Top 5 Overly Complicated Guns

Some guns are famed for their elegant simplicity, but some are notorious for their complexity. In this video, we take a look at five firearms that are overly complicated for one reason or another, with some shooting footage in the mix.

Mauser G-41M

It became apparent by 1940 that some kind of semi-automatic rifle with a higher fire rate than existing bolt-action rifles was needed to make the combat efficiency of the infantry better. The Wehrmacht sent specifications to the different manufacturers. Two manufacturers, Mauser and Walther, submitted similar prototypes. The design did have restrictions, however.

It couldn’t have holes for tapping gas bored into the barrel for the loading mechanism, the rifles couldn’t have moving parts on the surface, and a bolt action was to be included in case auto-loading mechanisms failed. The G41(M) Mauser design failed. Only 6,673 guns were produced before they stopped production and 1,673 were returned to the manufacturer as unusable. The rifle had numerous machined steel parts and some had the Bakelite plastic handguards. The Walther design was more successful because the designer ignored the last two instructions.

Nagant M1895

A seven-shot revolver with a gas-seal, the Nagant M1895 was designed and produced by Leon Nagant, a Belgian industrialist. Chambered for a proprietary cartridge the gun had an unusual gas-seal system that enabled the cylinder to move forward when the gun was cocked to close off the gap between the barrel and the cylinder. This design provided a muzzle velocity boost for the fired projectile and enabled the weapon to be suppressed.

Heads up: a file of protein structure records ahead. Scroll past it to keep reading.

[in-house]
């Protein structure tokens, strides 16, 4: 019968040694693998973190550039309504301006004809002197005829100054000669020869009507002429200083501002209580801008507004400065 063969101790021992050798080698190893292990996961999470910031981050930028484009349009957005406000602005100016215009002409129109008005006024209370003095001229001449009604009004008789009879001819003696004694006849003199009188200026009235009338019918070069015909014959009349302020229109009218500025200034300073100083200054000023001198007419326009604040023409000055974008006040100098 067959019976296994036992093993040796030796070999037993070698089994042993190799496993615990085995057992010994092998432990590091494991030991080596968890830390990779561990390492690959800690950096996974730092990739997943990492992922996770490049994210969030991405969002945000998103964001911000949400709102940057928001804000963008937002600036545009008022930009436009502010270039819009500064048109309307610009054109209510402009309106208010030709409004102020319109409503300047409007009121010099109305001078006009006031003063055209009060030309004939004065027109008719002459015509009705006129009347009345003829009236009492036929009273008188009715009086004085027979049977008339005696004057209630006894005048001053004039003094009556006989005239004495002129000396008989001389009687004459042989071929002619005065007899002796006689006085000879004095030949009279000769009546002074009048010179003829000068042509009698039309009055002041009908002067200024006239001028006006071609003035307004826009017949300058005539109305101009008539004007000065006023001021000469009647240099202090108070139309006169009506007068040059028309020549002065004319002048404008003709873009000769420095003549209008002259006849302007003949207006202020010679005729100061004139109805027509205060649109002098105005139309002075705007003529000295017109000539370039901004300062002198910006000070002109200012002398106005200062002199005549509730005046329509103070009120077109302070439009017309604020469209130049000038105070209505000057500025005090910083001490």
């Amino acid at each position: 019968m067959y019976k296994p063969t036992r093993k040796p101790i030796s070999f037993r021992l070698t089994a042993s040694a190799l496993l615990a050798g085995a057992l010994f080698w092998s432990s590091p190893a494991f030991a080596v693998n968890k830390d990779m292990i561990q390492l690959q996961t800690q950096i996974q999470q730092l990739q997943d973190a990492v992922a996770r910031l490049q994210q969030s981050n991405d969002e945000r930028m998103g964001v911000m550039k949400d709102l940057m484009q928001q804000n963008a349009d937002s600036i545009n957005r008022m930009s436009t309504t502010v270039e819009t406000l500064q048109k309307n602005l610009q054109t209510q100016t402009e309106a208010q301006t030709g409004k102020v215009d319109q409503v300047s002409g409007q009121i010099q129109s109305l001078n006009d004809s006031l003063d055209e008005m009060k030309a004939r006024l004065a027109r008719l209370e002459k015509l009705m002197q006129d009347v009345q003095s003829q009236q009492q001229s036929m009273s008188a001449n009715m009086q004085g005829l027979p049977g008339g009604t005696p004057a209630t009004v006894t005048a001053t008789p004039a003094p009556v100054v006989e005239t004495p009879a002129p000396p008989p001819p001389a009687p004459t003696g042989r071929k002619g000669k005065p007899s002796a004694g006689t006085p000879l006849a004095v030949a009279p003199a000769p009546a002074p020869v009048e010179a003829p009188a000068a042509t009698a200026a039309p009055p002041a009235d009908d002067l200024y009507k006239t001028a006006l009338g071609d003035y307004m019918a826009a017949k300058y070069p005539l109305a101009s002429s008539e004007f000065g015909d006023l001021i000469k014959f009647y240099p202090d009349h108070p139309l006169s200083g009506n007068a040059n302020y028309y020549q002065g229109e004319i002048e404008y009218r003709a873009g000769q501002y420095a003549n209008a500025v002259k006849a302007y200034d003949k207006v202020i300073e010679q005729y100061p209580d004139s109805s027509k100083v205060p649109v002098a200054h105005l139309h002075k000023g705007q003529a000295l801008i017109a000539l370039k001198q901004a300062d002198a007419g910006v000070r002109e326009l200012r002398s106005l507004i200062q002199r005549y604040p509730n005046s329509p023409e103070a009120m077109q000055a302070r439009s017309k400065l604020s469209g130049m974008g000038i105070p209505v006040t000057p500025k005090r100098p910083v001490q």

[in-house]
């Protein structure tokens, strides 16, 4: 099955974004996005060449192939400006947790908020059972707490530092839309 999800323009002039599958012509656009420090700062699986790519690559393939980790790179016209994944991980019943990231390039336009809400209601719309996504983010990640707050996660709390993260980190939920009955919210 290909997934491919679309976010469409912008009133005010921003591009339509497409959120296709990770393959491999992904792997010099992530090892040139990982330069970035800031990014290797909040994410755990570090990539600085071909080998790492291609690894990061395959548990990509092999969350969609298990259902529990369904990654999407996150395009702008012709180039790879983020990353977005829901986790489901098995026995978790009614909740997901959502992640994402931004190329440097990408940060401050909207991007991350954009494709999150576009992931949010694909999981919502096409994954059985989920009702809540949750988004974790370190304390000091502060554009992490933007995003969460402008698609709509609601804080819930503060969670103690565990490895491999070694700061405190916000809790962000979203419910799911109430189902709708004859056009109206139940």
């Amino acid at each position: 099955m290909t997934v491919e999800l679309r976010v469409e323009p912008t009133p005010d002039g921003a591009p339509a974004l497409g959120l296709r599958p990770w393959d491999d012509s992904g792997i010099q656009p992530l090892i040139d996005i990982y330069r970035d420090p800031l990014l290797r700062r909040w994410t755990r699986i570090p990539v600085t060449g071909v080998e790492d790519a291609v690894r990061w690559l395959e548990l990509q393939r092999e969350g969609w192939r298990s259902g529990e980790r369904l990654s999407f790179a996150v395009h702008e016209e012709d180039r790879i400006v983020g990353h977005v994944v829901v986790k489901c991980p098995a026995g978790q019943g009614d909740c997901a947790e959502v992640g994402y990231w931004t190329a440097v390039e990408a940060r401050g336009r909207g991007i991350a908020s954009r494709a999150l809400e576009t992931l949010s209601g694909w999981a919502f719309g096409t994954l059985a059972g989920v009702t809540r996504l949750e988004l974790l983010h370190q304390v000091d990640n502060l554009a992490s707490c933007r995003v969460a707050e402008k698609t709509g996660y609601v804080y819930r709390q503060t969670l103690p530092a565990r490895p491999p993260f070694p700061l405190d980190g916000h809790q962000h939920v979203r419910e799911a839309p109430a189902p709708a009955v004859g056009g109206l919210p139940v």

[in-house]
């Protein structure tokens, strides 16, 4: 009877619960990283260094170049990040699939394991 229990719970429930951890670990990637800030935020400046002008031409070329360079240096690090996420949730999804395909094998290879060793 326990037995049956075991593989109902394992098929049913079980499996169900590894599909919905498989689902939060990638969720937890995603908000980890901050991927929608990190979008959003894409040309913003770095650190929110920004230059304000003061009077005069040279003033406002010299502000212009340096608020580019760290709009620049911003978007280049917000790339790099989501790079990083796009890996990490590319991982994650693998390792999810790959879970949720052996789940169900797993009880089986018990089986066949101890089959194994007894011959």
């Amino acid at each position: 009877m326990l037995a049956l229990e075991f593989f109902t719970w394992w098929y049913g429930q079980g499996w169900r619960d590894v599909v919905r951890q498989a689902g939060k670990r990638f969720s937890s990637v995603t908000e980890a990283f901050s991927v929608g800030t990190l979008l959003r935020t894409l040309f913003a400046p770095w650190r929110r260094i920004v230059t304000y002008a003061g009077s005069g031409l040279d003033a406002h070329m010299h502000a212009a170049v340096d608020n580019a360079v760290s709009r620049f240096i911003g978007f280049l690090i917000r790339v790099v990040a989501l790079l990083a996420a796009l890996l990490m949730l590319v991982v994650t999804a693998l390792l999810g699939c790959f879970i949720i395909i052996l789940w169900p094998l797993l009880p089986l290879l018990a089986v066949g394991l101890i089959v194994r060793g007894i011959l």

Boberg XR9-S


A locked-breech semi-automatic pistol, the XR9-S has a rotating barrel and is chambered in 9x19mm. It feeds from a seven-round magazine that detaches, so it differs from other pocket pistols not only because it is so small but because of the magazine construction and unique method of operation.

SIG 510

The SIG SG 510 is manufactured by Schweizerische Industrie Gesellschaft of Switzerland. A selective fire rifle, it uses a roller-delayed blowback that is like those on the H&K G3 and CETME rifles.

Mauser C-96

The Mauser C96 is a semi-automatic pistol that was built by the German arms manufacturer Mauser from 1896–1937.

The Mauser C96 has several distinctive features:

  • The integral box magazine in front of the trigger
  • The long barrel
  • The wooden shoulder stock that doubles as a holster or carrying case
  • The grip that is shaped like the handle of a broom

In fact, the grip was so distinctive; it inspired the gun’s nickname–Broomhandle. Because of this distinctive look, the C96 frequently appears as a “foreign” or “exotic” pistol in TV shows or films, and its instantly recognizable shape makes it a popular gun with collectors.

The 7.63-by-25mm Mauser cartridge was the highest velocity commercially manufactured pistol cartridge when the C96 was released. It held that distinction until 1935, when the .357 Magnum cartridge was introduced into the market.

Mauser manufactured approximately 1 million C96 pistols during its life cycle. At one time, the C96 was the most popular pistol of British military officers, who prized the pistol for its superior range and better penetration than other models. Many officers purchased the Mauser C96 for their private collections, but by the onset of World War I, its popularity with the British military had waned.


Images used:

Joris Nieuwint

Joris Nieuwint is a battlefield guide for the Operation Market Garden area. His primary focus is on the Allied operations from September 17th, 1944 onwards. Having lived in the Market Garden area for 25 years, he has been studying the events for nearly as long. He has a deep understanding of the history and a passion for sharing the stories of the men who are no longer with us.